Tuesday, April 7, 2009

An Insightful Conversation Close to Home

In class Monday we determined that our ideas of "homeland" vary, but for many of us it included our family. For me, my homeland has become rooted in a place, a landscape that is familiar and comforting to me. I have lived in Baltimore now for almost four years. I have traveled around the world, living in New Zealand for six months. Wherever I go, I think of my "homeland" as that particular landscape, that place that will always be my "home" for me in a somewhat nostalgic sense. I was particularly struck by the students in our class, who have traveled throughout their life--never really settling in one location. For these students, "home" became manifested in their bodies. They have carried their homes with them, making new homes wherever they went. Being so completely rooted in my sense of home to the land, this concept of home completely fascinated me and seems to represent Elizabeth Gilbert's replica of "home" in Eat, Pray, Love.

Through a spiritual epiphany, Gilbert transforms her life and her concept of "home." As the physical and social constructs of her homeland collaps, like "'having a really bad car accident every single day for about two years'" (21). Gilbert is forced to create a homeland in herself, recreate her identity. She finds herself suddenly overwhelmed with the immense possibilities that lie in her newly found independence. In her search for her identity and quest for a "balance" in life, Gilbert is able to experience the world in a way that few travelers can. She has no financial obligations, no obligations to any other individuals, and no attachment to the physical world (as she has lost her house and concrete possessions in the divorce). She is able to explore the world on her own time and by her own terms, presenting the chance for contemplation.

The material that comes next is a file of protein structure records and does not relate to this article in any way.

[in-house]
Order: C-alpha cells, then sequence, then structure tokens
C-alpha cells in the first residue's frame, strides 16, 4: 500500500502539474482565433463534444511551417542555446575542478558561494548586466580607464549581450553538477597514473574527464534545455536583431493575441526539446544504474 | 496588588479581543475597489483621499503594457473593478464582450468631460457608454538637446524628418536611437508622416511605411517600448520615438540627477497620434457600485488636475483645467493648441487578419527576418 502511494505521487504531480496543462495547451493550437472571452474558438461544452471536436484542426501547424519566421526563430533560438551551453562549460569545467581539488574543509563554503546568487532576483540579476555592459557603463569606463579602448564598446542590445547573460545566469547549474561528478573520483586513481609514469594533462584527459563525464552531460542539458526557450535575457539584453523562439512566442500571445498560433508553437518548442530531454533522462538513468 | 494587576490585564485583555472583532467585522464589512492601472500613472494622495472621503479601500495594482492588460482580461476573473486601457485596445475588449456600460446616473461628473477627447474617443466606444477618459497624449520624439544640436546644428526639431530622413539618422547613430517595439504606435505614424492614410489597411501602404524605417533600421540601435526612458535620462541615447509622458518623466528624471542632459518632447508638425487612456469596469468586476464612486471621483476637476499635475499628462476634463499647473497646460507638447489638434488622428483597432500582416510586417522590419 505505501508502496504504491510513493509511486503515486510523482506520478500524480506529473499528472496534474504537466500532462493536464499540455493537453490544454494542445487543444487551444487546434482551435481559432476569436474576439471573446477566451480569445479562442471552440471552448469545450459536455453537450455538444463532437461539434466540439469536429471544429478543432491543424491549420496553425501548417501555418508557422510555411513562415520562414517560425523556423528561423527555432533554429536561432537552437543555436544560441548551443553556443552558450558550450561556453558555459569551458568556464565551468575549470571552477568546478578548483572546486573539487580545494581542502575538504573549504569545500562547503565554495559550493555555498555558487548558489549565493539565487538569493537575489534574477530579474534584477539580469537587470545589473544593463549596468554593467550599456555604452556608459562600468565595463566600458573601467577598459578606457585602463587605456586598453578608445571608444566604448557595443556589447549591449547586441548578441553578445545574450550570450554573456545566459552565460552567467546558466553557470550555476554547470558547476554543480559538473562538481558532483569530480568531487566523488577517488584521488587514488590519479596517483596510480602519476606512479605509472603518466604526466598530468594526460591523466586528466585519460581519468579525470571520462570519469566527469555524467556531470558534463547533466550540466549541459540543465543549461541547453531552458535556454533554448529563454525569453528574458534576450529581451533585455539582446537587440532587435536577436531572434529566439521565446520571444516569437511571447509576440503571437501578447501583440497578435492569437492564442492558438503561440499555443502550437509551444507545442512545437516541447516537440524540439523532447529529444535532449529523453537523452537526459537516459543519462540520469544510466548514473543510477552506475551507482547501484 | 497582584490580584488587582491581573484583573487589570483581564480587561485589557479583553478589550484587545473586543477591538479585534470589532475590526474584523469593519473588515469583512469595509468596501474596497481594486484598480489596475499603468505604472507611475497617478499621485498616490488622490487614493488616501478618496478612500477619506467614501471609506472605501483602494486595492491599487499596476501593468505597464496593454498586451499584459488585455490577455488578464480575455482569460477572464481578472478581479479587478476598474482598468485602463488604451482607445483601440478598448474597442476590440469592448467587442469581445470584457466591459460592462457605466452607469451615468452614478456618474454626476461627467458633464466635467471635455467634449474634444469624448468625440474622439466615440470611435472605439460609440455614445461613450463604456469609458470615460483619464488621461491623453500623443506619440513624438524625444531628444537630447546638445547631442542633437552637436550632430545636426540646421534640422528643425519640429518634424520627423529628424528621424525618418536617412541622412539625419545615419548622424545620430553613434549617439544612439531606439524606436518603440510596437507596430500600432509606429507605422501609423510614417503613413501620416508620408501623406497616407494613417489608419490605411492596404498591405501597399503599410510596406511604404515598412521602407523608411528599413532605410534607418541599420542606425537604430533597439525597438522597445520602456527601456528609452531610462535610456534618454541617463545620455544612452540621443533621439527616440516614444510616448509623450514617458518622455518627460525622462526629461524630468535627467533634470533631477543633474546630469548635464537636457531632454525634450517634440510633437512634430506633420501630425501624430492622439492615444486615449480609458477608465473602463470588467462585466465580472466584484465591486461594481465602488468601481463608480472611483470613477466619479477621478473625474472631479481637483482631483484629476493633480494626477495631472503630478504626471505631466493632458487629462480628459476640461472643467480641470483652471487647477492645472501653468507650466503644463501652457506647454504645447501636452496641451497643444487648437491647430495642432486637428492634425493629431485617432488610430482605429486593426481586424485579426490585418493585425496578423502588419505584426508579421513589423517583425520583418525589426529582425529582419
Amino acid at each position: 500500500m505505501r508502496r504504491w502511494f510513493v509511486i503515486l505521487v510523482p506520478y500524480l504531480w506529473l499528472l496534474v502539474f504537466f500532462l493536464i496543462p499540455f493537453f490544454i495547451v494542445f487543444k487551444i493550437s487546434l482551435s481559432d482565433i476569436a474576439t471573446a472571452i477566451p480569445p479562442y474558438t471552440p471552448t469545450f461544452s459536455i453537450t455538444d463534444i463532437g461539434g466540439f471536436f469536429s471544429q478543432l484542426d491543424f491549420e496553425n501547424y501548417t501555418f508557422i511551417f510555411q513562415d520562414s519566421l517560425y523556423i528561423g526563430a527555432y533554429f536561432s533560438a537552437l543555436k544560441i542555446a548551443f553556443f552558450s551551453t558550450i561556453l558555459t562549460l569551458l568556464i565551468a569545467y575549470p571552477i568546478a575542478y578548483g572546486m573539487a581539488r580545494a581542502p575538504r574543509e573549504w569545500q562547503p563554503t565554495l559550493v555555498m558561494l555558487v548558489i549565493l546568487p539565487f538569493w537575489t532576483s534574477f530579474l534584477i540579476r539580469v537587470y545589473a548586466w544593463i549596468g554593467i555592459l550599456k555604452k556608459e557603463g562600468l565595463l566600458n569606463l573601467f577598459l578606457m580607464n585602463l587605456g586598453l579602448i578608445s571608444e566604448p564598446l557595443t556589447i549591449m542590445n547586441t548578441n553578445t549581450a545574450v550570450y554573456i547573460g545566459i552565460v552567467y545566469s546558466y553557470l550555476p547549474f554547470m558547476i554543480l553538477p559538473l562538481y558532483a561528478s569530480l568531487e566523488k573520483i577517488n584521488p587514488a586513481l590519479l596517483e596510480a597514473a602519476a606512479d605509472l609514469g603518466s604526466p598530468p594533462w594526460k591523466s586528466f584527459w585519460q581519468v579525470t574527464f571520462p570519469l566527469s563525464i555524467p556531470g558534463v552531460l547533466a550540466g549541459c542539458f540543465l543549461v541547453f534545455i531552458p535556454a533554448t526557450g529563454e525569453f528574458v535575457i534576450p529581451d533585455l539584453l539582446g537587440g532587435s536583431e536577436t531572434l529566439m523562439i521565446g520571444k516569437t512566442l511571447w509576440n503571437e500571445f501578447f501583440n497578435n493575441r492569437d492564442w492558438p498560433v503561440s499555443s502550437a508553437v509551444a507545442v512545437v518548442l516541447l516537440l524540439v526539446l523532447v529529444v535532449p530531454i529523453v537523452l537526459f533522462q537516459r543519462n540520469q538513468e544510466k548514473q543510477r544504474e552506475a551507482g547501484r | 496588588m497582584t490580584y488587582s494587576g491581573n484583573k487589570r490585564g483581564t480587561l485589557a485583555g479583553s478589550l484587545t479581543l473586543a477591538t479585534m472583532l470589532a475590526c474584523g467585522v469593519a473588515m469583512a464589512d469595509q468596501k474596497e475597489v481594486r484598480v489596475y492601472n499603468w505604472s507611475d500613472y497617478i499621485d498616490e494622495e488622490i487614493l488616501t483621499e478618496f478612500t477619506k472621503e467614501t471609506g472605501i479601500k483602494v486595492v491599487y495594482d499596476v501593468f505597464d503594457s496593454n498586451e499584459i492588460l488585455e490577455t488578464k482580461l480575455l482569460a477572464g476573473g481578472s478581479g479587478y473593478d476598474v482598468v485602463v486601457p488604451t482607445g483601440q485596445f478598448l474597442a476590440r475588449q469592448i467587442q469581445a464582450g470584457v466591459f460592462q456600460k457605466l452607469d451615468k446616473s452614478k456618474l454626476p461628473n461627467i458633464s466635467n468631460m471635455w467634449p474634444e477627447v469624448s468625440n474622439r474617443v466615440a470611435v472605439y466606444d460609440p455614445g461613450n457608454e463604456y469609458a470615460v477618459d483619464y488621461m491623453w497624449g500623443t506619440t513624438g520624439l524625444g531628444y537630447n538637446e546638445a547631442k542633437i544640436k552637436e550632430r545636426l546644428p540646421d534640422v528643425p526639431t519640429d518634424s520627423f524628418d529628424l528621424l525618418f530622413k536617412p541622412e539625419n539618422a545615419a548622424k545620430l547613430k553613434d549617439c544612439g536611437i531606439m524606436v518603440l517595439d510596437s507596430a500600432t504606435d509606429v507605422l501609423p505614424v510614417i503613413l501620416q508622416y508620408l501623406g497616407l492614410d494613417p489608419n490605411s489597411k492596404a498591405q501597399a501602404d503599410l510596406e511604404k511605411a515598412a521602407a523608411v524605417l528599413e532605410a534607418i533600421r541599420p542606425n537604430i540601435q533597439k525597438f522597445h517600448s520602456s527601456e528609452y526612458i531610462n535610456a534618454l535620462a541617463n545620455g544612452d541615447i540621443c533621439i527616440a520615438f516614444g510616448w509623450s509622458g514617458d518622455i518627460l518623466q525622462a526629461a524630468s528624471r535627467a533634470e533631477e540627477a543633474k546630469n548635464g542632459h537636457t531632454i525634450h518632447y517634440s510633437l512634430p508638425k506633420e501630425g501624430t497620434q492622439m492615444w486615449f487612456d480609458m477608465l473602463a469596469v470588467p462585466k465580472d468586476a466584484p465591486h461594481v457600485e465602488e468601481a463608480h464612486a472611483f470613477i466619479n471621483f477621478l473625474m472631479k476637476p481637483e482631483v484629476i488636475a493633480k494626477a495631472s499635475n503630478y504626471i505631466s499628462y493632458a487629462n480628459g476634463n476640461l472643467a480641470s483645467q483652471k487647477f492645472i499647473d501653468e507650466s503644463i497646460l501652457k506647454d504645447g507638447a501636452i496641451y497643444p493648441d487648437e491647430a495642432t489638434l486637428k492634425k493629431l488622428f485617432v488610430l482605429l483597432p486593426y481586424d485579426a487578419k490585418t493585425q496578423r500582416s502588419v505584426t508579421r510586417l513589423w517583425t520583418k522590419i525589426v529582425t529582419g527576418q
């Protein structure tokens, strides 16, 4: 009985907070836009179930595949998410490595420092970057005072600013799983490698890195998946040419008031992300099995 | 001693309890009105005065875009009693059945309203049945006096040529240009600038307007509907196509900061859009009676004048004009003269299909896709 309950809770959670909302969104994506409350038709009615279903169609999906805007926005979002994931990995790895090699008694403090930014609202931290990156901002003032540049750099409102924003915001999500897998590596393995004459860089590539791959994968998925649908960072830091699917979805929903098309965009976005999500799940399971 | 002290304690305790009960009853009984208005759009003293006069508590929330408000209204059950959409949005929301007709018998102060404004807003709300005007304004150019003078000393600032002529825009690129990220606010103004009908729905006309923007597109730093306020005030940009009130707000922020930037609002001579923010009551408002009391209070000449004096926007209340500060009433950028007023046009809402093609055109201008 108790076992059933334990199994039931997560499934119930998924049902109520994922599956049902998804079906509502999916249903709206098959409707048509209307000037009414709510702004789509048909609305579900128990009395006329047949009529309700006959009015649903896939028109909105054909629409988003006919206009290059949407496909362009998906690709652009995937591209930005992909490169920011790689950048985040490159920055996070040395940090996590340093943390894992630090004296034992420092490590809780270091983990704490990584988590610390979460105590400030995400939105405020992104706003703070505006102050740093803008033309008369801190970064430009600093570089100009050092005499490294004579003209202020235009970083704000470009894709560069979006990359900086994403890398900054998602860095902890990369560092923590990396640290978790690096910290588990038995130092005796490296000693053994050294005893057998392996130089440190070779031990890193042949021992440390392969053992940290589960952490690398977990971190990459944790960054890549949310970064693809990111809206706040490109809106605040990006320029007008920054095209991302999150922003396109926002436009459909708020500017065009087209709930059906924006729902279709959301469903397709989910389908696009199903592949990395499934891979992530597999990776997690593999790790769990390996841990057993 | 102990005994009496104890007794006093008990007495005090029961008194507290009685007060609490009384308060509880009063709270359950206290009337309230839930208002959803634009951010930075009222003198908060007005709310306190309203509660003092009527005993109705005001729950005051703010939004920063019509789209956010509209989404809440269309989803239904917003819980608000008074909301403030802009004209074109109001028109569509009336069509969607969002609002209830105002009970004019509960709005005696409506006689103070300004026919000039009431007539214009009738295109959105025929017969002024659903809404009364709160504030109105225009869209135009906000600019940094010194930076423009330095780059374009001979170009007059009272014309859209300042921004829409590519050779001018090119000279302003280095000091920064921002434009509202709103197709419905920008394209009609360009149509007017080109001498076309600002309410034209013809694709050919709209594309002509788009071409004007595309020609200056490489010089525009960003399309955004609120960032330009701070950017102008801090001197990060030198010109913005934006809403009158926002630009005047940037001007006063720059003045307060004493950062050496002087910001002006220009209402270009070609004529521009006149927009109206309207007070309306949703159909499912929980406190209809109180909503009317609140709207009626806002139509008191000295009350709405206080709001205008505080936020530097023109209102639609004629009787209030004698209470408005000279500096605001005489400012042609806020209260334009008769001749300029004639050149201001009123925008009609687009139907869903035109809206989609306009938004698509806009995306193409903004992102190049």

I love the oral quality of Gilbert's writing. Her novel reads like a informal conversation. She writes in a way that makes you feel as if you are a close friend, able to listen to her most private fears and desires. I found her use of parenthesis, to enclose her inner thoughts, highly entertaining and humerus. The reflective nature of her writing is beautifully insightful. For example, Gilbert writes, "In desperate love, we always invent the characters of our partners, demanding that they be what we need of them, and then feeling devastated when they refuse to perform the role we created in the first place" (19). Gilbert's opinion of what she calls "desperate love" is extremely true and therapeutic. I feel like I know so many people, whose relationships have failed, because they have tried to conform their partner into an ideal--a "character" of that person that they have created. This type of love is truly desperate, to attempt to manipulate one's love--to uphold such ideals that are in fact, unrealistic for the person they are applied to. I think that Gilbert's writing is so popular, because it speaks "home" to so many individuals.

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